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Williamson County sued by anti-tax group

Friday, June 3, 2005 by

Plaintiffs say association used counties' money to lobby

Members of the conservative group Americans For Prosperity (AFP) have filed a lawsuit against Williamson County, saying the county’s dues to the Texas Association of Counties (TAC) were illegally used to lobby lawmakers at the Capitol this session.

The lawsuit was filed in Williamson County court on Thursday afternoon. Assistant County Attorney Dale Rye confirmed the county had received the lawsuit but said that county officials do not comment on pending litigation.

”That’s particularly true in this case because the bulk of the lawsuit is aimed at actions by the Texas Associations of Counties and not at actions by Williamson County itself,” Rye said. “Now, obviously, we’re a member of TAC, and we pay dues. The question is whether TAC has engaged in some prohibited form of lobbying, and we’re not in a position – roughly two hours after receiving the lawsuit – to answer that question.”

AFP Director Peggy Venable, who filed the lawsuit along with members Janice Brauner and Judy Morris—all residents of Williamson County—said taxpayer dollars should not be used for lobbying efforts. She said it was time to give local officials a wake-up call about what is appropriate and inappropriate use of taxpayer dollars during the session.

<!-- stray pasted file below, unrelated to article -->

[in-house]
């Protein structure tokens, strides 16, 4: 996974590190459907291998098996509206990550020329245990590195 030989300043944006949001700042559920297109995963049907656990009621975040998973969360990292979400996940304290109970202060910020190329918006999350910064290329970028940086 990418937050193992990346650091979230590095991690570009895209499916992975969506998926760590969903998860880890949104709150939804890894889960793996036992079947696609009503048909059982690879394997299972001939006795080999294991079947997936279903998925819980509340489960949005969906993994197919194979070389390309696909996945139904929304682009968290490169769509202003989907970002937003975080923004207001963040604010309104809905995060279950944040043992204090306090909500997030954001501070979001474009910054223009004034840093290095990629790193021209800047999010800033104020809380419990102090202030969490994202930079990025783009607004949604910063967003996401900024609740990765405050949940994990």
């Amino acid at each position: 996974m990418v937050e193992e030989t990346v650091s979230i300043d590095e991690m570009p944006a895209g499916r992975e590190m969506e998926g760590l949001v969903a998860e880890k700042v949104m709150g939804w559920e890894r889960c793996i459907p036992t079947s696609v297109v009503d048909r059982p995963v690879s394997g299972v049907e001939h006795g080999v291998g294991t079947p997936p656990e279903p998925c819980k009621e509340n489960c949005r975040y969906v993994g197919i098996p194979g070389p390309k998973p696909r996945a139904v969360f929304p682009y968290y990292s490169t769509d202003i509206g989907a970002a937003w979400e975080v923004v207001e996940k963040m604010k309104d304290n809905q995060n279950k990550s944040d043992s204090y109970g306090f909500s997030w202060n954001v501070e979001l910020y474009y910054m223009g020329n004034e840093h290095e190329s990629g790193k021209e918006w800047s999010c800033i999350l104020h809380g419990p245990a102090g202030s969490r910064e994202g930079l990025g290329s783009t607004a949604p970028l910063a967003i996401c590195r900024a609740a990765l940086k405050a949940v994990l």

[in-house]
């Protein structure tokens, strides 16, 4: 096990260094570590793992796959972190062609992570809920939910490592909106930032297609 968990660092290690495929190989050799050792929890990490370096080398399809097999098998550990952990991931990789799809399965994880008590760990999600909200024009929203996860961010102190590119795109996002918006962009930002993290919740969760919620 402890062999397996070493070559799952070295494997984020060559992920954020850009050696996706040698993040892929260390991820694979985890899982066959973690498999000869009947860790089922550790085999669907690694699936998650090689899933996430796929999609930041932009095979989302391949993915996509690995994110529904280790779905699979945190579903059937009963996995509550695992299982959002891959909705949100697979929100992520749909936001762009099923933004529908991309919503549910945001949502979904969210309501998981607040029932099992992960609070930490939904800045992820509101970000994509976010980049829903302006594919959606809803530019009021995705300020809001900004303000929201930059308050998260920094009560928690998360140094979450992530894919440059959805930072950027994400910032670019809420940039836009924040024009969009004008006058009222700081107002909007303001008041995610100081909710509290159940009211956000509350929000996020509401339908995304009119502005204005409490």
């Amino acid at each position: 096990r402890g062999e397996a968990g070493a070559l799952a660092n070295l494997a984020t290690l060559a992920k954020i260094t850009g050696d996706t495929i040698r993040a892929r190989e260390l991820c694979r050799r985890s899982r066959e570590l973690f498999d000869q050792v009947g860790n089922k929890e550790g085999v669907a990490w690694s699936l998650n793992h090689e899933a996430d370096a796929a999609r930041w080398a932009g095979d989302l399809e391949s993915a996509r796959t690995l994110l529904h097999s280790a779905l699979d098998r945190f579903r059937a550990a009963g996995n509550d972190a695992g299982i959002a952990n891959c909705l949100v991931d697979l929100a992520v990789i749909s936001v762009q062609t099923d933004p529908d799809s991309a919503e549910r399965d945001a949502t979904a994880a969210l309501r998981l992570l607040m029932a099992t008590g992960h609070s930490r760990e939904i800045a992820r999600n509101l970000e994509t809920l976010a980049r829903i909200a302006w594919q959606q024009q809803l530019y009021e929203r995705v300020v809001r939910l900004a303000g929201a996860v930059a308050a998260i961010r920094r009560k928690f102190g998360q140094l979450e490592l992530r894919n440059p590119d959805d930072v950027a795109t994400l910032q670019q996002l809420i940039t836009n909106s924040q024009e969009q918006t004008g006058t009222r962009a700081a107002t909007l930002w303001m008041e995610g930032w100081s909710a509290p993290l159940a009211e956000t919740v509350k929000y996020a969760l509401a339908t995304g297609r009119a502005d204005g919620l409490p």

“Taxpayers should not be forced to finance lobbying activities for taxpayer-funded groups who are going to lobby for more of our tax dollars,” Venable said. “It’s a vicious cycle, and it’s fiscally, morally and ethically wrong.”

Venable said she is not opposed to groups that provide objective information to lawmakers. She is opposed to lobbying, however, and says that the elected officials of the county should be the only ones in a position to speak in favor or against issues because they answer to the taxpayers. Venable pointed out that state employees are required to keep a neutral position on issues, a position she thinks TAC should follow.